“What is special about DESI is not so much the telescope, but the instrument” says Otger Ballester, an engineer at IFAE who has been part of the team developing the guiding, focusing and alignment cameras for DESI, one of the Spanish contributions to the project. In fact, the instrument “can simultaneously gather light from 5,000 different objects and obtain their spectra in just 20 minutes” Ballester said. As the telescope is moved into a target position, the optical fibers align to collect light from galaxies as it is reflected off the telescope mirror. From there, the light is fed into a bank of spectrographs and CCD cameras for further processing and study. On a good night, DESI collects spectra from some 150,000 objects.
Photo of a small section of the DESI focal plane, showing the one-of-a-kind robotic positioners. The optical fibers, which are installed in the robotic positioners, are backlit with blue light in this image. Credit: DESI collaboration
“The outstanding capability of DESI to collect spectra is also thanks to the instrument software,” said Santiago Serrano, an engineer at Institute of Space Sciences (ICE, CSIC) and IEEC, who has developed part of the algorithms needed to guide the telescope. He recognizes the invaluable effort of scores of scientists in Spain and around the world which have made the instrument and the experiment possible.
Spectra collected by DESI are the components of light corresponding to the colors of the rainbow. Their characteristics, including wavelength, reveal information such as the chemical composition of objects being observed as well as information about their relative distance and velocity.
As the universe expands, galaxies move away from each other, and their light is shifted to longer, redder wavelengths. The more distant the galaxy, the greater its “redshift.” By measuring galaxy redshifts, DESI researchers will create a 3D map of the universe. The detailed distribution of galaxies in the map is expected to yield new insights on the influence and nature of dark energy.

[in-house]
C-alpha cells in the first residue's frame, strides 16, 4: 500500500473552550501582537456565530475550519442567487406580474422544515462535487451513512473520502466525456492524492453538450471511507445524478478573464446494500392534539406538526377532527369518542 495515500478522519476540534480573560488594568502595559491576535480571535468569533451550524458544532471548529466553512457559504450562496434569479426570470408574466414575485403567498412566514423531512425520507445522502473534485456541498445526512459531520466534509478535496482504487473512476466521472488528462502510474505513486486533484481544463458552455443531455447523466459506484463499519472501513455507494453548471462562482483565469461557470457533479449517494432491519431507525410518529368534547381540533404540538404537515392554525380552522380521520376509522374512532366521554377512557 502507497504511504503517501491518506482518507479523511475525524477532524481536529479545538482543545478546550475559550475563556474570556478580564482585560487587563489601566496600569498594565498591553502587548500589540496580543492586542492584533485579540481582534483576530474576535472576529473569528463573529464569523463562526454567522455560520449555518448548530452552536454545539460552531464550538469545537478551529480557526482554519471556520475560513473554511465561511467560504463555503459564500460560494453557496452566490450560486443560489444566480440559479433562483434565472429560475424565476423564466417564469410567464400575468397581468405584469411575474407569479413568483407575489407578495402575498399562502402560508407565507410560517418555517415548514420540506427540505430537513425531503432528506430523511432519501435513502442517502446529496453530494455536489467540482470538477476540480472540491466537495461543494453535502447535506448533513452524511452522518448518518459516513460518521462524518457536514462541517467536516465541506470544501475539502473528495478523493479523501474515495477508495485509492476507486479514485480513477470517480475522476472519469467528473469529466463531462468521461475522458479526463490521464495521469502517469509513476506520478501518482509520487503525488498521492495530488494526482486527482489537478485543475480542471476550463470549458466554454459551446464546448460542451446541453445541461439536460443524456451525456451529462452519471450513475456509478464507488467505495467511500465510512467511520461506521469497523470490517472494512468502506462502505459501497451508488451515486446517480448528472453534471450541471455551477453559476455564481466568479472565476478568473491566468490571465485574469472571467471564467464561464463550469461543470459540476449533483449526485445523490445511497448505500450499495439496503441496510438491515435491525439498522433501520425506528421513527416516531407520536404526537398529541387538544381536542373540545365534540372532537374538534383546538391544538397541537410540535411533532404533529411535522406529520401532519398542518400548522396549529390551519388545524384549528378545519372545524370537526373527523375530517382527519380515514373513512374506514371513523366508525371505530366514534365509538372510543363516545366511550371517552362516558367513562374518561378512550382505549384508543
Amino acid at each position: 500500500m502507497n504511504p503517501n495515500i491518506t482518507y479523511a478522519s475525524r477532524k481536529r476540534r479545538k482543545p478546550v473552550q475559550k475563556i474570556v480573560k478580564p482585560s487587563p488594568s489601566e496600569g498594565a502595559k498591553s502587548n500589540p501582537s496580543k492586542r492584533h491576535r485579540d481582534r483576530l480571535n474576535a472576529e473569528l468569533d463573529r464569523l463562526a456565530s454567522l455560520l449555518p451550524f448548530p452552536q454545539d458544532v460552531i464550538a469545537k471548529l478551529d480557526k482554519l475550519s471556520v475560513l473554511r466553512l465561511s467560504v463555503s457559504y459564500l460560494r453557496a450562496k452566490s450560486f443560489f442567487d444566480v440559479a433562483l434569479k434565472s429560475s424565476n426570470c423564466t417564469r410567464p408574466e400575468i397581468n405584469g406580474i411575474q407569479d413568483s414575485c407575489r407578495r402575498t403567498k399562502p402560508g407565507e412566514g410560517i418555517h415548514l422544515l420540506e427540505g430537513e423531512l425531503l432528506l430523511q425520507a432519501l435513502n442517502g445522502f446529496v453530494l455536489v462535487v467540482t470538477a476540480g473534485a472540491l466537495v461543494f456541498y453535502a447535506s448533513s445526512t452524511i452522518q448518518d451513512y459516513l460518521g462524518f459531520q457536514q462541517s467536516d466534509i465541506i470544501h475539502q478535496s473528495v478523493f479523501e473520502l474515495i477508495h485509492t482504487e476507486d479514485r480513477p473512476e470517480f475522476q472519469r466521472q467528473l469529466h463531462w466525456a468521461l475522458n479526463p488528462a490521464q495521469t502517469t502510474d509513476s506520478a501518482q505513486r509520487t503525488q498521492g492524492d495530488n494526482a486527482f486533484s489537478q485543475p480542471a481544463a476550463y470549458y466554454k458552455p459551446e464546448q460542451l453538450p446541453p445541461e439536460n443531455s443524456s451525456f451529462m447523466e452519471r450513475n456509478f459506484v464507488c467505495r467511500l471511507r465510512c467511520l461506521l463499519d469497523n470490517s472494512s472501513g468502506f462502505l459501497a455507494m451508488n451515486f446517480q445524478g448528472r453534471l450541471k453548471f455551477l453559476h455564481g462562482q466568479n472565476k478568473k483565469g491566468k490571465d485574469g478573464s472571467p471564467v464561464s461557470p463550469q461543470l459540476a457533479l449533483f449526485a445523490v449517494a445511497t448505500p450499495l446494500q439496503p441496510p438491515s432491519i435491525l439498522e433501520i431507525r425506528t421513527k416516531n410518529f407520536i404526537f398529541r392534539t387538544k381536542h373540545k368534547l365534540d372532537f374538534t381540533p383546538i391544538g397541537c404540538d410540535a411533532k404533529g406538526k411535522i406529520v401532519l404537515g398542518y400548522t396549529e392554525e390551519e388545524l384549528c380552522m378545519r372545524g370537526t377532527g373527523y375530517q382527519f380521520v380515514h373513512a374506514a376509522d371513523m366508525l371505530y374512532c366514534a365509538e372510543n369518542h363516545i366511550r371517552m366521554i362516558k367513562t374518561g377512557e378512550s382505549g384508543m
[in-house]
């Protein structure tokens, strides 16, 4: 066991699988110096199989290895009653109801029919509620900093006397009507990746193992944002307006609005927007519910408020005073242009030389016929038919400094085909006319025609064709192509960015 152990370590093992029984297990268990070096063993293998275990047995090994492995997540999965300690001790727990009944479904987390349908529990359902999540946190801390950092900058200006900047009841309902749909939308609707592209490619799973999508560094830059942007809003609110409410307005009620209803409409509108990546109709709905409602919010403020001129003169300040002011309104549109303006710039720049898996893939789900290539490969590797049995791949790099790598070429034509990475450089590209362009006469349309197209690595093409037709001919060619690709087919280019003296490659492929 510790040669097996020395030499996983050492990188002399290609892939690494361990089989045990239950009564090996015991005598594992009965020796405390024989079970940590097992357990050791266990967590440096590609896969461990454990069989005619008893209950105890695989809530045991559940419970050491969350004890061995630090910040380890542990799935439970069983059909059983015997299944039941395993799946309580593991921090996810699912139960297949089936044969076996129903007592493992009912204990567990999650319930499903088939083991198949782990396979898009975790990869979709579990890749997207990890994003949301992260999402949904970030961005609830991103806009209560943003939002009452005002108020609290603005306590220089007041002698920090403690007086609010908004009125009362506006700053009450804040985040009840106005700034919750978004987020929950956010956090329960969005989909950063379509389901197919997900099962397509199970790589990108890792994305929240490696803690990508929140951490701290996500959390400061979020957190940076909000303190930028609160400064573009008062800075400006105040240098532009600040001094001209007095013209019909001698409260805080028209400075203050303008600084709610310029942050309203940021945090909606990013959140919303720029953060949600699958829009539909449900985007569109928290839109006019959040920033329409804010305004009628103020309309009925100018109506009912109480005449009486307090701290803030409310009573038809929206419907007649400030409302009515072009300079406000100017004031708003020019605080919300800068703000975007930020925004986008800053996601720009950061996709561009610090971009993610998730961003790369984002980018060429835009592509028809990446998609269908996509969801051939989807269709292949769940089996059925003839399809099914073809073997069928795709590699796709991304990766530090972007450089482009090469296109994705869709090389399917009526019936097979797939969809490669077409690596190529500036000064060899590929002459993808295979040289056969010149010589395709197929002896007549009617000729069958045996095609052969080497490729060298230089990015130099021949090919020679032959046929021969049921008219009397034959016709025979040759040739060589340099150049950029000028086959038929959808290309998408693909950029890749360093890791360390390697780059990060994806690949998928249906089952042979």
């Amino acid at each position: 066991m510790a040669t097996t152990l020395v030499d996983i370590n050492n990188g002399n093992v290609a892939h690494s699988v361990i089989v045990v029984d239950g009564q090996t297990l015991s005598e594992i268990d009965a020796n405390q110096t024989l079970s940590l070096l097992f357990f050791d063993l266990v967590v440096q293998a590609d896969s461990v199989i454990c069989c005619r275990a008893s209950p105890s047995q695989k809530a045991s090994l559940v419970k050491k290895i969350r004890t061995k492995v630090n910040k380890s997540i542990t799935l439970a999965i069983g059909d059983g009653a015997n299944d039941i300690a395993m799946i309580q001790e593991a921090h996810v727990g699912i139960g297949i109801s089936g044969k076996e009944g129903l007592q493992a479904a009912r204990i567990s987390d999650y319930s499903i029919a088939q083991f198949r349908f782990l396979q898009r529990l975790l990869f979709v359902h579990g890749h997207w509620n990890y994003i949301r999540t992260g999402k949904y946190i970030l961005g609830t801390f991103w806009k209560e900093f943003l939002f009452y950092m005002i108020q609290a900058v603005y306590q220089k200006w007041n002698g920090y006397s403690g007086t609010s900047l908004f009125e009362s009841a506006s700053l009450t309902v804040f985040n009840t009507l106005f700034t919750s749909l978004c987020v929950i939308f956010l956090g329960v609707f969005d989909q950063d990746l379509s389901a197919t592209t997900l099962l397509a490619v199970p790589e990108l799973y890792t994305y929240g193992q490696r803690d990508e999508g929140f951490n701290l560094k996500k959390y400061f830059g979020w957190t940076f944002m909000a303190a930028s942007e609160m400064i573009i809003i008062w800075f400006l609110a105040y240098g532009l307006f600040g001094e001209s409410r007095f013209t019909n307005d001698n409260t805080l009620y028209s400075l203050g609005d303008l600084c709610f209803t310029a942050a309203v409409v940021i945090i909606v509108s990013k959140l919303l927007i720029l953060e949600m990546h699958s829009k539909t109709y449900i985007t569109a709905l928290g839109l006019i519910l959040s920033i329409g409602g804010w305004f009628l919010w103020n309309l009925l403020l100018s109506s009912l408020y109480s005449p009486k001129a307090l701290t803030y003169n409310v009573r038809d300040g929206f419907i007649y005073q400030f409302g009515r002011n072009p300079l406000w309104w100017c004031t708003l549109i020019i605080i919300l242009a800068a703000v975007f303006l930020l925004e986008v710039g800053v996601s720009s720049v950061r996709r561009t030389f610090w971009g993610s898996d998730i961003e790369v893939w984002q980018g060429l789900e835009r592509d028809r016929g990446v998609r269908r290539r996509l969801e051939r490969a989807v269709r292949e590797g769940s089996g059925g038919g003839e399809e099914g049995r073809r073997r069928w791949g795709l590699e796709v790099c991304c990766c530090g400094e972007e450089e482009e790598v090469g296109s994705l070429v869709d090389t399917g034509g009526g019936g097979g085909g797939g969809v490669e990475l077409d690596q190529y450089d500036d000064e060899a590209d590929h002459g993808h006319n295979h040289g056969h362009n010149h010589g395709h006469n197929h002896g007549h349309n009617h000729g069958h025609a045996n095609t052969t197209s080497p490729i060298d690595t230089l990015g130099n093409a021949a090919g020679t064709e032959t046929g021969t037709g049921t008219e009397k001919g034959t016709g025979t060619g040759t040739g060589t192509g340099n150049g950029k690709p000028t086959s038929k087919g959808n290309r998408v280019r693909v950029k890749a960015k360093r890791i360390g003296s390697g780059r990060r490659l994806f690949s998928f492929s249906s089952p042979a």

“Unraveling the properties of the mysterious Dark Energy is the main goal of DESI” said Licia Verde , ICREA professor at ICCUB. “We know that at present 70% of the energy content of the Universe is made of Dark Energy, but we know very little about its properties”.
Dark Energy determines the expansion rate of the universe , Verde explains. As the DESI instrument looks out in space and time, she says, “we can simultaneously observe the universe at different epochs, and by comparing them, figure out how the energy content evolves as the universe gets older.”
DESI is supported by the DOE Office of Science and by the National Energy Research Scientific Computing Center, a DOE Office of Science user facility. Additional support for DESI is provided by the U.S. National Science Foundation, the Science and Technologies Facilities Council of the United Kingdom, the Gordon and Betty Moore Foundation, the Heising-Simons Foundation, the French Alternative Energies and Atomic Energy Commission (CEA), the National Council of Science and Technology of Mexico, the Ministry of Economy of Spain, and by the DESI member institutions.
The DESI collaboration is honored to be permitted to conduct astronomical research on Iolkam Du’ag (Kitt Peak), a mountain with particular significance to the Tohono O’odham Nation.